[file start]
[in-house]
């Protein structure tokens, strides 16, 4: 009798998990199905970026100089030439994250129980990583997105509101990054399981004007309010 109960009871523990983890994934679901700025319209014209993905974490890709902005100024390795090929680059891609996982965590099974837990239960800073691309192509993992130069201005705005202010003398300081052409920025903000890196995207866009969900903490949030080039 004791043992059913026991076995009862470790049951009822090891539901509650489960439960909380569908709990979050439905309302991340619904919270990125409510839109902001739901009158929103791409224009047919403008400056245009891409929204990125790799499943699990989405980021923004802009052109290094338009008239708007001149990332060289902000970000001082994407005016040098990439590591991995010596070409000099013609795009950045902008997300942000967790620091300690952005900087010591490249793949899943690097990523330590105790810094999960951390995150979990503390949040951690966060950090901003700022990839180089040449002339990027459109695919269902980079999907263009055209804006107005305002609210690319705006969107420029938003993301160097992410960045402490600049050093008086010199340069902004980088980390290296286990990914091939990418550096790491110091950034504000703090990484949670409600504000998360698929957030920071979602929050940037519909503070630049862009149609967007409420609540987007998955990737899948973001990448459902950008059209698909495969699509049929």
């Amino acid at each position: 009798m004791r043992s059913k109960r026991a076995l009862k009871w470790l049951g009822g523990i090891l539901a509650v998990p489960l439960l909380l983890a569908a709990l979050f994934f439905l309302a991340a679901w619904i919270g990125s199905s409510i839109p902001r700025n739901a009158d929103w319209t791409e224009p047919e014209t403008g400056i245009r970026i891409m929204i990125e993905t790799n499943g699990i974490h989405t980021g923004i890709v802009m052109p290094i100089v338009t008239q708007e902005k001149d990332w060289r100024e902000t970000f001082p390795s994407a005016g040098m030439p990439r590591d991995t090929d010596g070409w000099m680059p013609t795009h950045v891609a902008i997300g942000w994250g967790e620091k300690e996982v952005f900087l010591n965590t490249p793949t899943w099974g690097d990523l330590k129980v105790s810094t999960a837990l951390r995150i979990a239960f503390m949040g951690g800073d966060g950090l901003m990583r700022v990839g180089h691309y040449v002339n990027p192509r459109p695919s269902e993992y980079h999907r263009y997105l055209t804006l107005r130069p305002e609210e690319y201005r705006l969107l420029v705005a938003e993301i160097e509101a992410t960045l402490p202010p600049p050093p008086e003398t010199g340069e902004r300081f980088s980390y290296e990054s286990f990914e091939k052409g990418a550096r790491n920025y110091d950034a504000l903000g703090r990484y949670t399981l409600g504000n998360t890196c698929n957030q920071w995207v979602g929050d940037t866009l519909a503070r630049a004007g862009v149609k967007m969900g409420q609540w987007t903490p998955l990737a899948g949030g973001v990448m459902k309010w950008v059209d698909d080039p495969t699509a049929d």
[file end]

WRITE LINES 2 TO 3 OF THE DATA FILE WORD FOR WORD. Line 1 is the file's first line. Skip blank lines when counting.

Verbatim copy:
């Protein structure tokens, strides 16, 4: 009798998990199905970026100089030439994250129980990583997105509101990054399981004007309010 109960009871523990983890994934679901700025319209014209993905974490890709902005100024390795090929680059891609996982965590099974837990239960800073691309192509993992130069201005705005202010003398300081052409920025903000890196995207866009969900903490949030080039 004791043992059913026991076995009862470790049951009822090891539901509650489960439960909380569908709990979050439905309302991340619904919270990125409510839109902001739901009158929103791409224009047919403008400056245009891409929204990125790799499943699990989405980021923004802009052109290094338009008239708007001149990332060289902000970000001082994407005016040098990439590591991995010596070409000099013609795009950045902008997300942000967790620091300690952005900087010591490249793949899943690097990523330590105790810094999960951390995150979990503390949040951690966060950090901003700022990839180089040449002339990027459109695919269902980079999907263009055209804006107005305002609210690319705006969107420029938003993301160097992410960045402490600049050093008086010199340069902004980088980390290296286990990914091939990418550096790491110091950034504000703090990484949670409600504000998360698929957030920071979602929050940037519909503070630049862009149609967007409420609540987007998955990737899948973001990448459902950008059209698909495969699509049929």
């Amino acid at each position: 009798m004791r043992s059913k109960r026991a076995l009862k009871w470790l049951g009822g523990i090891l539901a509650v998990p489960l439960l909380l983890a569908a709990l979050f994934f439905l309302a991340a679901w619904i919270g990125s199905s409510i839109p902001r700025n739901a009158d929103w319209t791409e224009p047919e014209t403008g400056i245009r970026i891409m929204i990125e993905t790799n499943g699990i974490h989405t980021g923004i890709v802009m052109p290094i100089v338009t008239q708007e902005k001149d990332w060289r100024e902000t970000f001082p390795s994407a005016g040098m030439p990439r590591d991995t090929d010596g070409w000099m680059p013609t795009h950045v891609a902008i997300g942000w994250g967790e620091k300690e996982v952005f900087l010591n965590t490249p793949t899943w099974g690097d990523l330590k129980v105790s810094t999960a837990l951390r995150i979990a239960f503390m949040g951690g800073d966060g950090l901003m990583r700022v990839g180089h691309y040449v002339n990027p192509r459109p695919s269902e993992y980079h999907r263009y997105l055209t804006l107005r130069p305002e609210e690319y201005r705006l969107l420029v705005a938003e993301i160097e509101a992410t960045l402490p202010p600049p050093p008086e003398t010199g340069e902004r300081f980088s980390y290296e990054s286990f990914e091939k052409g990418a550096r790491n920025y110091d950034a504000l903000g703090r990484y949670t399981l409600g504000n998360t890196c698929n957030q920071w995207v979602g929050d940037t866009l519909a503070r630049a004007g862009v149609k967007m969900g409420q609540w987007t903490p998955l990737a899948g949030g973001v990448m459902k309010w950008v059209d698909d080039p495969t699509a049929d």